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decided: July 14, 1975.


Appeal from the Order of the Court of Common Pleas of Butler County in case of Dayne Baird v. Zoning Board of Adjustment of Slippery Rock Borough, Pennsylvania, No. A.D. 160 June Term, 1971.


Gary L. Farren, for appellant.

Robert F. Hawk, for appellee.

President Judge Bowman and Judges Crumlish, Jr., Kramer, Wilkinson, Jr., Mencer, Rogers and Blatt. Opinion by Judge Kramer.

Author: Kramer

[ 20 Pa. Commw. Page 238]

This is an appeal by Dayne Baird (Baird) from an order dated May 22, 1974, of the Court of Common Pleas of Butler County affirming an adjudication of the Zoning Board of Adjustment (Board) of Slippery Rock Borough (Borough) which, in effect, determined that Baird could not continue the use of his property as a rooming house because of an adandonment of such nonconforming use for more than one year.

For an understanding of our decision in this case we must set forth certain pertinent facts. The property in question is a frame dwelling house commonly known as 328 South Main Street, located in the Borough of Slippery Rock. In 1965 the property was owned by James G. Bouch (Bouch) who entered into a lease with a fraternity representing students at Slippery Rock College for a five-year term commencing October 1, 1965 and ending September 30, 1970. For reasons not specifically stated in the record, a dispute arose between Bouch and the fraternity. On November 21, 1969, the Borough shut off the water supply to the property on the request of some unknown person. The fraternity which occupied the house had been responsible for the water bills, and apparently those bills had all been paid at the time of the hearing. At the request of Bouch, on November 22, 1969, water service was reinstituted in the name of Bouch. At that time a water meter reading was made, which revealed that, for a period of 21 days, persons occupying the property had consumed 9,000 gallons of water, indicating to the Borough that the property was occupied by a number of people in excess of what it considered average family usage.

The record is not specific with regard to when the fraternity students left the premises, but, in any event, the

[ 20 Pa. Commw. Page 239]

    record is quite clear that during the month of July 1970, Baird, together with his brother and two other persons, occupied the premises pursuant to an oral lease with Bouch under which Baird was to pay $20 a month and make certain repairs. The record is also clear that the fraternity had left the premises in a state of shambles.

On September 22, 1970, the water meter was again read, indicating that for the 10-month period beginning November 22, 1969, the occupants of the building used only 3,000 gallons of water. On this later date, September 22, 1970, the water service was again terminated. On December 31, 1970, at the request of Baird, the water service was restored. It should be noted at this point that on July 27, 1970 Bouch wrote a letter to David Baird, the appellant's brother, verifying the terms of the lease mentioned above and noting that any further negotiation concerning rental would be subject to the then existing lease with the fraternity. Bouch's letter also pointed out that there was litigation prohibiting him (Bouch) from doing "anything" until October 1, 1970. On December 31, 1970, Bouch conveyed the property to the two Baird brothers. The deed contains a proviso permitting Baird to void the deed if Baird could not continue to use the premises as "a rooming or boarding house."

On January 19, 1971, the Borough, through E. A. Fleeger (Fleeger), its "zoning and housing official," issued an "order to remedy violation" in which Baird was given notice that "an apparent attempt is being made to re-establish a use not permitted in the R-3 zone -- 2) an apparent attempt is being made to occupy this structure as a Rooming House without the required Rooming House Occupancy Permit. in violation of 4.130 and 7.310 Sections of Ordinance #242 . . . Section 10.1 of Ordinance #258. ((Sic.) Emphasis added.) The order portion of this document reads:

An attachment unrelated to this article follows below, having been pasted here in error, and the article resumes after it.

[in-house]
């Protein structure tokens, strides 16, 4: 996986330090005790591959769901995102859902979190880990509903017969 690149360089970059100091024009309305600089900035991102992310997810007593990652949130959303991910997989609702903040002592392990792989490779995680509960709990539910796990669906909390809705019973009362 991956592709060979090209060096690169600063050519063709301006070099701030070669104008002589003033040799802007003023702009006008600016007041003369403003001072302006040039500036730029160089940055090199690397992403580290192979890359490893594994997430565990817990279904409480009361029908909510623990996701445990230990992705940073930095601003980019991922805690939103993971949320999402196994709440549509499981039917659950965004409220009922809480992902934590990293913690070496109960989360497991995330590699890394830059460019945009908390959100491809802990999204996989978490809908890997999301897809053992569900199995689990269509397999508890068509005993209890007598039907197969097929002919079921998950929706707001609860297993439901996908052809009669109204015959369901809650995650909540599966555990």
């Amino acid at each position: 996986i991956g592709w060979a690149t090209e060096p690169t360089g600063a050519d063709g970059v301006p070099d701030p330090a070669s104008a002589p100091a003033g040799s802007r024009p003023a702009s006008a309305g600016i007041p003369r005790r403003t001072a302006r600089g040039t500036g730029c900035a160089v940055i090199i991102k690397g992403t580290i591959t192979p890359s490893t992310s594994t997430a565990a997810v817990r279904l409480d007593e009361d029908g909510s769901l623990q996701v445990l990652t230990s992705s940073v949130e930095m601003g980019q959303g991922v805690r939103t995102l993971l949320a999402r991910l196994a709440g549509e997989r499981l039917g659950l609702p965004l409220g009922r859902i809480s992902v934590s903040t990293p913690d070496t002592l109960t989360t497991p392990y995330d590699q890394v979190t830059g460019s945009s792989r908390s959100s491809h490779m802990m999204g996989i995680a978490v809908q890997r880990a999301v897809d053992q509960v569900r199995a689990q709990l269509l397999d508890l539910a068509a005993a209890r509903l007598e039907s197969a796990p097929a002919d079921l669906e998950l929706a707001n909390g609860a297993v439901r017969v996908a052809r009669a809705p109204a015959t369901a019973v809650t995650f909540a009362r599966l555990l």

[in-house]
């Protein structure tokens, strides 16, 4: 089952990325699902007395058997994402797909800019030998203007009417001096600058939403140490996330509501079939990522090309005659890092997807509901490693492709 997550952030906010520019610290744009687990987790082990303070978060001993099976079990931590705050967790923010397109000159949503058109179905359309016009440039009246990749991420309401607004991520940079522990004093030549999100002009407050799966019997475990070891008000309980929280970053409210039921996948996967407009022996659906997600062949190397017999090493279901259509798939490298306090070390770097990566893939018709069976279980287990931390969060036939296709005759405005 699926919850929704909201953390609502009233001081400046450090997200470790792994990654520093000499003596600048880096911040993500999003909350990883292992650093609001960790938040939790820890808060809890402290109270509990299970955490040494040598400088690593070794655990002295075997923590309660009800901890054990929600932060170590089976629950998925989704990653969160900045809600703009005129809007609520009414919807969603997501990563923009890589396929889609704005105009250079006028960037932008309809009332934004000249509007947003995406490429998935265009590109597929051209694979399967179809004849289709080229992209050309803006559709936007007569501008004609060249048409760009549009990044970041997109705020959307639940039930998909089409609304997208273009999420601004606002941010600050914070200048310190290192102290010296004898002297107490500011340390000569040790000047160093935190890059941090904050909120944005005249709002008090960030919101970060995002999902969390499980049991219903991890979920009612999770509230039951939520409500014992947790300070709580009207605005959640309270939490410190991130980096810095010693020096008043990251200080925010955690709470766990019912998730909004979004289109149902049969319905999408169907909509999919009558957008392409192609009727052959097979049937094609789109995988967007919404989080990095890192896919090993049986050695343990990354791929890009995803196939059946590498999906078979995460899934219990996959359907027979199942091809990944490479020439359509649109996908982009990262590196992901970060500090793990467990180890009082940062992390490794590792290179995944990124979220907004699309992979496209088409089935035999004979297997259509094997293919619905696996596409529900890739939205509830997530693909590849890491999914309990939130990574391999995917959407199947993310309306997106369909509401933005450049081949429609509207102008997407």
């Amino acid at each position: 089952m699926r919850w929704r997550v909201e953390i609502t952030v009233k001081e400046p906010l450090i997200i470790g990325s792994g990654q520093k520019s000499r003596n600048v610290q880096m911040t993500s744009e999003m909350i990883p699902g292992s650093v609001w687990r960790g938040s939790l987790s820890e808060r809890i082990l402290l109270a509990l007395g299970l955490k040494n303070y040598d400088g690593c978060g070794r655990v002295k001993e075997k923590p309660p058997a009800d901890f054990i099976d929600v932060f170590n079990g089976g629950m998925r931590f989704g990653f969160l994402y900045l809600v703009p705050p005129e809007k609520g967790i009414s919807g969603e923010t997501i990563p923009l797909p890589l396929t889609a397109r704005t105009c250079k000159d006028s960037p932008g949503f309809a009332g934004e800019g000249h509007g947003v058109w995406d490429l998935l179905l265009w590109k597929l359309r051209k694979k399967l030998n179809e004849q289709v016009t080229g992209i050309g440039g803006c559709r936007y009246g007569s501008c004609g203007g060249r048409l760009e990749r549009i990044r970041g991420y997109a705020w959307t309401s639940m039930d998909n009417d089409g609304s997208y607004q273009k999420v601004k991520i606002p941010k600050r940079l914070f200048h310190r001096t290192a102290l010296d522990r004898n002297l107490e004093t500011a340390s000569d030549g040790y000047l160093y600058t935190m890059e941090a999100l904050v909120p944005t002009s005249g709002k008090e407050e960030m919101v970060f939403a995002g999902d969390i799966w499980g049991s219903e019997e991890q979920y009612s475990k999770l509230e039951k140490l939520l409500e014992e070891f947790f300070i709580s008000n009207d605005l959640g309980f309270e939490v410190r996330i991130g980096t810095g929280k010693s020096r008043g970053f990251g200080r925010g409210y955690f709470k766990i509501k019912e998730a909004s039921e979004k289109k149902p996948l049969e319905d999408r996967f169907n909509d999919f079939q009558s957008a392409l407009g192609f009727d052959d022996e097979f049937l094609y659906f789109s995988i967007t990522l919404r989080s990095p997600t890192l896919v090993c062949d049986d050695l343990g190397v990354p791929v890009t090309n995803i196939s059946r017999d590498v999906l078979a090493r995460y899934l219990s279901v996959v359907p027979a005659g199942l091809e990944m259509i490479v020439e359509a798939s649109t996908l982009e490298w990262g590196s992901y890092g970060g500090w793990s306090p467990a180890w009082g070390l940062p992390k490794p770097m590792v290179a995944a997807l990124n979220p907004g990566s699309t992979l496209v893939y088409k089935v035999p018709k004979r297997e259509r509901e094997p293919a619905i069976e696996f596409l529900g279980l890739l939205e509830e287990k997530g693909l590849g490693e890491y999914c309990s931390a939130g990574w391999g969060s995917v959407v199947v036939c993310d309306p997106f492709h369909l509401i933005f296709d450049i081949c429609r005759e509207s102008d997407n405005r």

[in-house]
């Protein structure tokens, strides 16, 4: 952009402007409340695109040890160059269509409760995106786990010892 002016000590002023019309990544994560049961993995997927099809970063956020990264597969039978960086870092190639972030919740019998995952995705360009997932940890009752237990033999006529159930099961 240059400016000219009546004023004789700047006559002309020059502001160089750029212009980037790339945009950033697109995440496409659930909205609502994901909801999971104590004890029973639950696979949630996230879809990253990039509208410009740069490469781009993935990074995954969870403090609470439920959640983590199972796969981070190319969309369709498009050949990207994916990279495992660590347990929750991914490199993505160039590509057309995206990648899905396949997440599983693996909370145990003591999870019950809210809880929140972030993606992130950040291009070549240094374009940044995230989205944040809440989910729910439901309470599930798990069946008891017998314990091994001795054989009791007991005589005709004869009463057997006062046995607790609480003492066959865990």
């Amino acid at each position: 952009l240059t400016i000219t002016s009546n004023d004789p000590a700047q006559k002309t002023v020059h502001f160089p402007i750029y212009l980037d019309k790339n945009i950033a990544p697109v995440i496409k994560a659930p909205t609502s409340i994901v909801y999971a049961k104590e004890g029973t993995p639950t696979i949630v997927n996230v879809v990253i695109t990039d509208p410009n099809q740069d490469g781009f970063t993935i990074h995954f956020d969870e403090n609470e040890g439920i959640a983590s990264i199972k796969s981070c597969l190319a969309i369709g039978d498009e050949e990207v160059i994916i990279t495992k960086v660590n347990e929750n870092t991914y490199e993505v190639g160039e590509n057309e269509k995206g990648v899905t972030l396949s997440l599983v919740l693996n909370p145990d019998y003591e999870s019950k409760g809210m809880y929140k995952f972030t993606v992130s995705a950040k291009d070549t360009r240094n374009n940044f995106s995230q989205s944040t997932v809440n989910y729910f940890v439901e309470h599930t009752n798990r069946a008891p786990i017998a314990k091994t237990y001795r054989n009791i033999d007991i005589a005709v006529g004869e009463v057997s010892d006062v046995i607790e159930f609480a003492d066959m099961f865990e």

"YOU ARE THEREFORE DIRECTED AND ORDERED to comply with the law and to remedy the

[ 20 Pa. Commw. Page 240]

    conditions above mentioned forthwith and no attempt be made to occupy the above as a Rooming House until compliance is determined."

Alleging that he was merely continuing a nonconforming use, Baird requested a hearing which was held March 17, 1971. Thereafter, on March 23, 1971, the Borough secretary notified Baird, by letter, that the decision of the Board "was to the effect there has been a violation of Article 7 - Section 7.310."

The matter was appealed to the court below which held a complete hearing de novo on January 24, 1974. Three witnesses testified, i.e., the Baird brothers and Fleeger. On May 22, 1974, the court issued its opinion and order in which it found that the prior nonconforming use of the property had been as a "dormitory," which was permitted in an R-3 zone as "a special use." The court found as a fact that it did not believe Baird's contention that four students lived in the property during July of 1970 and that the property was not used as a fraternity home or dormitory from November 21, 1969 until December 31, 1970. The court concluded that by virtue of the non-use of the property, the nonconforming use had been abandoned. This appeal followed.

Our scope of review in cases where the court below received additional evidence and testimony is to determine whether the court, rather than the Board, abused its discretion or committed an error of law. Township of Neville v. Exxon Corporation, 14 Pa. Commonwealth Ct. 225, 322 A.2d 144 (1974) and Camp Hill Development Co., Inc. v. Zoning Board of Adjustment, Borough of Dauphin, 13 Pa. Commonwealth Ct. 519, 319 A.2d 197 (1974). Although the court below at the hearing requested that the parties make the zoning ordinance of the Borough a matter of record, this Court was supplied only with Section 2.22 of the ordinance, defining "dormitories,"*fn1

[ 20 Pa. Commw. Page 241]

    section 7.230(c), providing "[a] nonconforming use which is permitted in any district or which is permitted only as a special use may only be changed into a conforming one" and section 7.130, defining "abandonment."*fn2 Apparently the term "fraternity house" is not specifically defined anywhere in the ordinance. Also, apparently the term "rooming house" is defined in the zoning ordinance, but we do not have the benefit of that definition.